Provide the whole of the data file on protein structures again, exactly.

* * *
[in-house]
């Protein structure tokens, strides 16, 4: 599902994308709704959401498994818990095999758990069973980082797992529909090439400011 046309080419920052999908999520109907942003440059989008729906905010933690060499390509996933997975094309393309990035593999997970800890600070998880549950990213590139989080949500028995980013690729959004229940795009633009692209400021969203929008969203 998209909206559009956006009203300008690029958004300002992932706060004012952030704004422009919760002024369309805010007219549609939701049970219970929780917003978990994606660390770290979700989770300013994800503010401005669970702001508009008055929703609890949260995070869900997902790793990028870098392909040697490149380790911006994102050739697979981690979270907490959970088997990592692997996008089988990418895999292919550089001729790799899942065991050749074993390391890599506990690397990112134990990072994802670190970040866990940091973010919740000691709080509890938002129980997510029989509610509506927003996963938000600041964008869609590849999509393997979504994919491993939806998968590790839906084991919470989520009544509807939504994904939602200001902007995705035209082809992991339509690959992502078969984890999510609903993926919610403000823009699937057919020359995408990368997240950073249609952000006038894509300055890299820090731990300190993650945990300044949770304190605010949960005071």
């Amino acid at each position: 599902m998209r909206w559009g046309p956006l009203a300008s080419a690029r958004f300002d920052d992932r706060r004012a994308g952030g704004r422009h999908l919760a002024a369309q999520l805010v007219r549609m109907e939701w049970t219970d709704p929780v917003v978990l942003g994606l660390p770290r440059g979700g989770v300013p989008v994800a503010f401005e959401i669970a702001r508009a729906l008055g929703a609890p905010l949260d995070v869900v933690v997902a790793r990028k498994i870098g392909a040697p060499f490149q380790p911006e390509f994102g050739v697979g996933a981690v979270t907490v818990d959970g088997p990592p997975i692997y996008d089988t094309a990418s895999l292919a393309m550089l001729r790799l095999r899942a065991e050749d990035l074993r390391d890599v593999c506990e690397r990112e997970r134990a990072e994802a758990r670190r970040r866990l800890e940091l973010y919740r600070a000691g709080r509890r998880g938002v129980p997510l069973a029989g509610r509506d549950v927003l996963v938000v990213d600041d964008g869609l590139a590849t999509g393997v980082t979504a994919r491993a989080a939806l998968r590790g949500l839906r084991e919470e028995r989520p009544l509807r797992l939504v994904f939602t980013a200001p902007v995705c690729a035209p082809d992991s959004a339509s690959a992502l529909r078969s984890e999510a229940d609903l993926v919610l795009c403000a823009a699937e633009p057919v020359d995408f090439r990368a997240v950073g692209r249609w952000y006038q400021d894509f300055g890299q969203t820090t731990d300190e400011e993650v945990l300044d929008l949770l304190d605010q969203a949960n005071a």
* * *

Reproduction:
[in-house]
């Protein structure tokens, strides 16, 4: 599902994308709704959401498994818990095999758990069973980082797992529909090439400011 046309080419920052999908999520109907942003440059989008729906905010933690060499390509996933997975094309393309990035593999997970800890600070998880549950990213590139989080949500028995980013690729959004229940795009633009692209400021969203929008969203 998209909206559009956006009203300008690029958004300002992932706060004012952030704004422009919760002024369309805010007219549609939701049970219970929780917003978990994606660390770290979700989770300013994800503010401005669970702001508009008055929703609890949260995070869900997902790793990028870098392909040697490149380790911006994102050739697979981690979270907490959970088997990592692997996008089988990418895999292919550089001729790799899942065991050749074993390391890599506990690397990112134990990072994802670190970040866990940091973010919740000691709080509890938002129980997510029989509610509506927003996963938000600041964008869609590849999509393997979504994919491993939806998968590790839906084991919470989520009544509807939504994904939602200001902007995705035209082809992991339509690959992502078969984890999510609903993926919610403000823009699937057919020359995408990368997240950073249609952000006038894509300055890299820090731990300190993650945990300044949770304190605010949960005071």
């Amino acid at each position: 599902m998209r909206w559009g046309p956006l009203a300008s080419a690029r958004f300002d920052d992932r706060r004012a994308g952030g704004r422009h999908l919760a002024a369309q999520l805010v007219r549609m109907e939701w049970t219970d709704p929780v917003v978990l942003g994606l660390p770290r440059g979700g989770v300013p989008v994800a503010f401005e959401i669970a702001r508009a729906l008055g929703a609890p905010l949260d995070v869900v933690v997902a790793r990028k498994i870098g392909a040697p060499f490149q380790p911006e390509f994102g050739v697979g996933a981690v979270t907490v818990d959970g088997p990592p997975i692997y996008d089988t094309a990418s895999l292919a393309m550089l001729r790799l095999r899942a065991e050749d990035l074993r390391d890599v593999c506990e690397r990112e997970r134990a990072e994802a758990r670190r970040r866990l800890e940091l973010y919740r600070a000691g709080r509890r998880g938002v129980p997510l069973a029989g509610r509506d549950v927003l996963v938000v990213d600041d964008g869609l590139a590849t999509g393997v980082t979504a994919r491993a989080a939806l998968r590790g949500l839906r084991e919470e028995r989520p009544l509807r797992l939504v994904f939602t980013a200001p902007v995705c690729a035209p082809d992991s959004a339509s690959a992502l529909r078969s984890e999510a229940d609903l993926v919610l795009c403000a823009a699937e633009p057919v020359d995408f090439r990368a997240v950073g692209r249609w952000y006038q400021d894509f300055g890299q969203t820090t731990d300190e400011e993650v945990l300044d929008l949770l304190d605010q969203a949960n005071a």